Review, Uncategorized

butcher & the boar

There are times where I feel silly for not advocating for myself…to myself…enough. (What does that mean, girl.) Well, it means that during the course of my dinner this past Saturday at Butcher and the Boar, I didn’t take any pictures. I talked myself out of it. I got embarrassed at the thought of being another girl with an iPhone who was Instagramming her meal and taking pictures and being all teenage-y. In my mind, a 22 year old woman taking her friend out to dinner, looking wonderful and classy, should avoid food photographs.

Jury’s still out on that one. People may poke fun at recreational food photography, but at the end of the day I should have talked back to myself and said, “You’re going to want to write something about your meal, and you’re going to want photographs, by God, take a stupid picture! Maybe be a little sneaky, but take a picture!” Here’s the thing. Don’t let anyone tell you you shouldn’t commit a delicious meal to memory. Do not: take 100 photos, let your food get cold, take shitty photos & share them shamelessly, post 100 photos to Facebook, brag (too much), think that your food photos belong in God’s own Food Scrapbook. Don’t. But a few photos? Yes. If only for the personal satisfaction of looking back at them later and remembering what a delicious meal it was, indeed.

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Musing

Why Carlsberg is probably the best beer in the world

When I studied abroad in Denmark two years ago, I began to notice an interesting little shift in language, especially as it was used in print ads. Two of my favorite things in Denmark – beer and cake -had something in common: they were each touted as “probably the best” of their kind. There was a huge Carlsberg billboard located in the middle of Copenhagen that was dark green and said simply, “Probably the best beer in the world.” My favorite up-scale Danish bakery, La Glace, notes on its rather formal website that it is the “oldest and probably best confectionary in Denmark”.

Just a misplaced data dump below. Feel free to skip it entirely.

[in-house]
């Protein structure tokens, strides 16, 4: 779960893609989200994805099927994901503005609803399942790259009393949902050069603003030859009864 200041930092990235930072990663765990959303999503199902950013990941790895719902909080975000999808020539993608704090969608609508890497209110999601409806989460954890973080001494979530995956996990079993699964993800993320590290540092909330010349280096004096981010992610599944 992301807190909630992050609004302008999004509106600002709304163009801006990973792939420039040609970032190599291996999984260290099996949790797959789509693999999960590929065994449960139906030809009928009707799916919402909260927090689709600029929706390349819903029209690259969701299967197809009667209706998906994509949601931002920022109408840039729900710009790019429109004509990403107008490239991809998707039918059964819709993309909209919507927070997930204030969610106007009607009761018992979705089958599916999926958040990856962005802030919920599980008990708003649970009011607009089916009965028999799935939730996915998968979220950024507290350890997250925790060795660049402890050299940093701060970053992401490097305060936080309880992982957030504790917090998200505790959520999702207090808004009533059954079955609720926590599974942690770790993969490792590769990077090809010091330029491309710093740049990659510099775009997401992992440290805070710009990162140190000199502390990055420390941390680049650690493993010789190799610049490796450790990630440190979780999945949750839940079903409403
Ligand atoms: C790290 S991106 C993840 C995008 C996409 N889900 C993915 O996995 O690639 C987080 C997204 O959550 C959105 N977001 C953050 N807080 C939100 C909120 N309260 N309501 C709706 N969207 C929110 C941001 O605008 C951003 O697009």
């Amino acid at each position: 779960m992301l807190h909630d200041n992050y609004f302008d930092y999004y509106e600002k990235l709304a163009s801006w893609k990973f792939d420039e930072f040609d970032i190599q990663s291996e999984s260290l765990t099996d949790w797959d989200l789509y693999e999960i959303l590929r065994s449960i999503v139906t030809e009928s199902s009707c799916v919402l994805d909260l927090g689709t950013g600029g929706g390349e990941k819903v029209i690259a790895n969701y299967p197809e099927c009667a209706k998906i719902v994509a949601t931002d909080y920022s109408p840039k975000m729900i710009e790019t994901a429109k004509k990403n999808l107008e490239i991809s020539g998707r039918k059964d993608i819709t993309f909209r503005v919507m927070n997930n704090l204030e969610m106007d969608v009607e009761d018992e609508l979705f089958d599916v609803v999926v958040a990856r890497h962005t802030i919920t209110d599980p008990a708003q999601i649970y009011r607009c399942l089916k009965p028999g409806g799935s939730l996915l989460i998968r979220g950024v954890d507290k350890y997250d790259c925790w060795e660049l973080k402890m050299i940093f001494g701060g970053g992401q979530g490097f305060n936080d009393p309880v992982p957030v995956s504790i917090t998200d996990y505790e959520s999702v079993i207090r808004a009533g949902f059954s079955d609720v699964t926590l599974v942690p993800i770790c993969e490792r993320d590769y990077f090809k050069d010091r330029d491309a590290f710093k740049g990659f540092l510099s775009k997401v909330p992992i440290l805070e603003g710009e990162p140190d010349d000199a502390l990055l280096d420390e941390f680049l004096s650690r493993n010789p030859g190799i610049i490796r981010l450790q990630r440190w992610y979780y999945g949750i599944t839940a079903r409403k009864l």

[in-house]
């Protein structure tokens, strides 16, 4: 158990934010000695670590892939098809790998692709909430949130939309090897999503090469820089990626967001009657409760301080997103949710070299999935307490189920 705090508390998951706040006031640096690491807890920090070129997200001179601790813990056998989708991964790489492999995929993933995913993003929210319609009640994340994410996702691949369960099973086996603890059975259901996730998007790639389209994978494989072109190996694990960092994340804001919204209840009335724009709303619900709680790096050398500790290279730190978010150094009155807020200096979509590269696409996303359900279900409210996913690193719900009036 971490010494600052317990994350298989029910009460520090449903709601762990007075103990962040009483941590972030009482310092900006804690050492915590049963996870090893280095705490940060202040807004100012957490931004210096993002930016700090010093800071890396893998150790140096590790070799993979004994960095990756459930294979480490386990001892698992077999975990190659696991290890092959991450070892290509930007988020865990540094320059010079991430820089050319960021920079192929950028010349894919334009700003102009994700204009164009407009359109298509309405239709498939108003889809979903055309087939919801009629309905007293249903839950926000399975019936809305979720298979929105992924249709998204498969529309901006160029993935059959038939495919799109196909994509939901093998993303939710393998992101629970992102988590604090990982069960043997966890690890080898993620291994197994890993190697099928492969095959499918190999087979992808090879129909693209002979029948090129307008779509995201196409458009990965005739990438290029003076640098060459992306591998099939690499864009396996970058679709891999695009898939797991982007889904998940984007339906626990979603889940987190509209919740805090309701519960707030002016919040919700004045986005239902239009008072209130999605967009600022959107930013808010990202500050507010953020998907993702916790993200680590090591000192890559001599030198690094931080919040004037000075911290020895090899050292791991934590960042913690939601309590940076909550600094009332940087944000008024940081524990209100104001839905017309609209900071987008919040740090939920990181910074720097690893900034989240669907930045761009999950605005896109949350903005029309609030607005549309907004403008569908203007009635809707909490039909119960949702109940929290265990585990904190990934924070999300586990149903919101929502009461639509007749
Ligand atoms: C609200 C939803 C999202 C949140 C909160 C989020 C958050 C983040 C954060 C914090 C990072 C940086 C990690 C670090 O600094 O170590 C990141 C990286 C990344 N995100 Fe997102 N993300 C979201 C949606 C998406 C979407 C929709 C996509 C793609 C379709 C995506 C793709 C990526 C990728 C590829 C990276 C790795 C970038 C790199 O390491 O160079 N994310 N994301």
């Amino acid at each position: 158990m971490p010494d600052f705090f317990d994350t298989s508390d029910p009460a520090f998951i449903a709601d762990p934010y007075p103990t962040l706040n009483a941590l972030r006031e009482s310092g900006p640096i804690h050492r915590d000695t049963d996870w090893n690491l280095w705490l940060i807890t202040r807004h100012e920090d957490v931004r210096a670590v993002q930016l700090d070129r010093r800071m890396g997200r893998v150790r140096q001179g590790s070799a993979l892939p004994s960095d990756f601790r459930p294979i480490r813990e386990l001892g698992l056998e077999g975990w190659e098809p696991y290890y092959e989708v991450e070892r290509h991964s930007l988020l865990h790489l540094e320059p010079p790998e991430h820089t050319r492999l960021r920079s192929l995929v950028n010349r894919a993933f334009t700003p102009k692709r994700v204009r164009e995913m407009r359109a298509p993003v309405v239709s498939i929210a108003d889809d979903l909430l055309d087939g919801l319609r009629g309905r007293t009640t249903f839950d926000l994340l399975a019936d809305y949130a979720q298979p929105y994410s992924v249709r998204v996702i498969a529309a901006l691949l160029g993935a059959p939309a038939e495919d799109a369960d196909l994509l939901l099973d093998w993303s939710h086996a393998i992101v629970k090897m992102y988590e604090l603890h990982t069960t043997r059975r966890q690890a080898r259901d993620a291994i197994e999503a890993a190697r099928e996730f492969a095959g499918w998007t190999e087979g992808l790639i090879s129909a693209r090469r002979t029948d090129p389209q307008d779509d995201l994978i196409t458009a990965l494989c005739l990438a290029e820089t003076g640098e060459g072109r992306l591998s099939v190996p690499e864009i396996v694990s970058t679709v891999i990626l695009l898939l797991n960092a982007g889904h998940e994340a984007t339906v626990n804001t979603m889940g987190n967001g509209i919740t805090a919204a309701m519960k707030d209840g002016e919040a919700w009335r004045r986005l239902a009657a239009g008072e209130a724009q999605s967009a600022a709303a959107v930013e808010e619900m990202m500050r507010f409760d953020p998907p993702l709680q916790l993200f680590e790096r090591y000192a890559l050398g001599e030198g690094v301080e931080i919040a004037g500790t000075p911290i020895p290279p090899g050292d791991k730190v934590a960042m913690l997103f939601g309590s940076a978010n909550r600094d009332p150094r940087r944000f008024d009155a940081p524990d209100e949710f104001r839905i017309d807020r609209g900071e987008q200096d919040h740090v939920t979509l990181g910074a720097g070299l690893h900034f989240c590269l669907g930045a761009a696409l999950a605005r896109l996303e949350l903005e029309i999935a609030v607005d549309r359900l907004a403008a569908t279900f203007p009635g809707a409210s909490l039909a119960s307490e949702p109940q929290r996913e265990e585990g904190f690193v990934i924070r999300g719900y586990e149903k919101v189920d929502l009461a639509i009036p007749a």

Probably the best? Huh?

I found the International Advertising class that I took in Denmark fascinating, because it was as much about anthropology, humor, and culture as it was about business proposals and international brand mergers. I thought I might be an Anthropology major in college. I loved learning about communication, values, and difference.

In IA we learned about Geert Hofstede, a Dutch researcher renowned in his studies of cultural organization, management, and economics. In the 60’s and ’70’s he conducted a global survey that resulted in his famous cultural dimensions theory. There are five dimensions that make up the theory, and they are: power distance, masculine/feminine, uncertainty avoidance, individualism, and long term orientation. Each country is ranked according to the five dimensions, and the resulting data has become very important for cross-cultural communication and business. It’s also very interesting when used to study ads. Granted, these models are cultural generalizations, so take them as such.

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Food, Recipe

queen of tarts

Today is my friend’s birthday, and I decided to make her a chocolate tart. I don’t have a proper tart pan, so this is why this tart looks more like a “rustic” pie shell filled with chocolate. A more realistic name for this tart would be “pie shell filled with straight up chocolate ganache AKA truffle coating”, and wow is it rich. I mixed in some raspberry jam for flavor. There are a ton of variations online, from sea salt caramel to pretzel, but for now I thought I’d stick with the tried-and-true, ever-simple chocolate tart recipe below.

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